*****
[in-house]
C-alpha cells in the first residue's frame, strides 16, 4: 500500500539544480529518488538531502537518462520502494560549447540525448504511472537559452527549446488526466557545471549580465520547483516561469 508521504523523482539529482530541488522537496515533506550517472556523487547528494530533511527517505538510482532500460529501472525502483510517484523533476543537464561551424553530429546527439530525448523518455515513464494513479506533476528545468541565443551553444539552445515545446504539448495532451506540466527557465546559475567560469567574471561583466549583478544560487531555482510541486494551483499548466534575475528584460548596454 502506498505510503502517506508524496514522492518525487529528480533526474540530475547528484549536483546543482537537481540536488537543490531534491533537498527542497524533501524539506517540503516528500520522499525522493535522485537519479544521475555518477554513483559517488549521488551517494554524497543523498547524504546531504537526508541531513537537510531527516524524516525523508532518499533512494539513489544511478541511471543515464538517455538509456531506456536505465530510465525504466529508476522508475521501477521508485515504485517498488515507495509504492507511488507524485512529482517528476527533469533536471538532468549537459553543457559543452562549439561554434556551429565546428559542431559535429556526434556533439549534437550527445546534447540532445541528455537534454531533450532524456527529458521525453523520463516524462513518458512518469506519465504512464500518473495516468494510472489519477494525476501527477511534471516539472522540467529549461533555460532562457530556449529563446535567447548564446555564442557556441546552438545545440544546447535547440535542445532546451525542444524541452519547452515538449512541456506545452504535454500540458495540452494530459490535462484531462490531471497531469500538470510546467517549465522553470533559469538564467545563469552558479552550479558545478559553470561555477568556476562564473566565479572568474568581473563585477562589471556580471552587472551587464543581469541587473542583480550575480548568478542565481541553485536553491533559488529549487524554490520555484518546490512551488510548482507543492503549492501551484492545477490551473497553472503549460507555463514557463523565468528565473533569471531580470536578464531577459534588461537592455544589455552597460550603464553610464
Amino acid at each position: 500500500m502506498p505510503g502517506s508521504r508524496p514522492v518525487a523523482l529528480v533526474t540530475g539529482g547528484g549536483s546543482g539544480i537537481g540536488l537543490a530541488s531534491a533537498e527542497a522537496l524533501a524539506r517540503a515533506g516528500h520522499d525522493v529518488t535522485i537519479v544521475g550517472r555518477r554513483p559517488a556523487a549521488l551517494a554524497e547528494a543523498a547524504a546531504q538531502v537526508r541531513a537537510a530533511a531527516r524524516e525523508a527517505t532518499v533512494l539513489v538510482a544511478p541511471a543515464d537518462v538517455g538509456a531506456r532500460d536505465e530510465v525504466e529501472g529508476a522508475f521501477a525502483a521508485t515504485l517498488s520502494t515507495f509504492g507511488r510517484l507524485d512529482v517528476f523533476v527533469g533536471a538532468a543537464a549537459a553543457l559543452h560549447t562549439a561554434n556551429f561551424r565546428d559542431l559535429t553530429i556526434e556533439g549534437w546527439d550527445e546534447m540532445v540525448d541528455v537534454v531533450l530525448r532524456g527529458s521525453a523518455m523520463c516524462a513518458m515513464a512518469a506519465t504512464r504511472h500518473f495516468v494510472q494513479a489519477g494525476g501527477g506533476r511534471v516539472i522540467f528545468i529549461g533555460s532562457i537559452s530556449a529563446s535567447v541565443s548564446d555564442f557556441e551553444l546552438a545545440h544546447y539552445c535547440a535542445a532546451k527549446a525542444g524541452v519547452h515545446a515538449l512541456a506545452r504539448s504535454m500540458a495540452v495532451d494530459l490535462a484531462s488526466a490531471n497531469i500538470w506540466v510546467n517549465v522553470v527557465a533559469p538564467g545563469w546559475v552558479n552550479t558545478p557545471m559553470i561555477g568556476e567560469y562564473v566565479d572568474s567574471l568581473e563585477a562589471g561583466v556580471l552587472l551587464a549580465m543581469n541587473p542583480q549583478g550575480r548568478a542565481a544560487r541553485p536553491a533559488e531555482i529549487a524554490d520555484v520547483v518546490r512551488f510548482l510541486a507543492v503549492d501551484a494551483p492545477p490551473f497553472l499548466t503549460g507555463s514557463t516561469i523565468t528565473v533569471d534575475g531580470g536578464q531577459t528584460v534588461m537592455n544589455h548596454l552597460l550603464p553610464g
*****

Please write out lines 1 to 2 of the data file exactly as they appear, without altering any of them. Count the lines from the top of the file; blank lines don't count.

[in-house]
C-alpha cells in the first residue's frame, strides 16, 4: 500500500539544480529518488538531502537518462520502494560549447540525448504511472537559452527549446488526466557545471549580465520547483516561469 508521504523523482539529482530541488522537496515533506550517472556523487547528494530533511527517505538510482532500460529501472525502483510517484523533476543537464561551424553530429546527439530525448523518455515513464494513479506533476528545468541565443551553444539552445515545446504539448495532451506540466527557465546559475567560469567574471561583466549583478544560487531555482510541486494551483499548466534575475528584460548596454 502506498505510503502517506508524496514522492518525487529528480533526474540530475547528484549536483546543482537537481540536488537543490531534491533537498527542497524533501524539506517540503516528500520522499525522493535522485537519479544521475555518477554513483559517488549521488551517494554524497543523498547524504546531504537526508541531513537537510531527516524524516525523508532518499533512494539513489544511478541511471543515464538517455538509456531506456536505465530510465525504466529508476522508475521501477521508485515504485517498488515507495509504492507511488507524485512529482517528476527533469533536471538532468549537459553543457559543452562549439561554434556551429565546428559542431559535429556526434556533439549534437550527445546534447540532445541528455537534454531533450532524456527529458521525453523520463516524462513518458512518469506519465504512464500518473495516468494510472489519477494525476501527477511534471516539472522540467529549461533555460532562457530556449529563446535567447548564446555564442557556441546552438545545440544546447535547440535542445532546451525542444524541452519547452515538449512541456506545452504535454500540458495540452494530459490535462484531462490531471497531469500538470510546467517549465522553470533559469538564467545563469552558479552550479558545478559553470561555477568556476562564473566565479572568474568581473563585477562589471556580471552587472551587464543581469541587473542583480550575480548568478542565481541553485536553491533559488529549487524554490520555484518546490512551488510548482507543492503549492501551484492545477490551473497553472503549460507555463514557463523565468528565473533569471531580470536578464531577459534588461537592455544589455552597460550603464553610464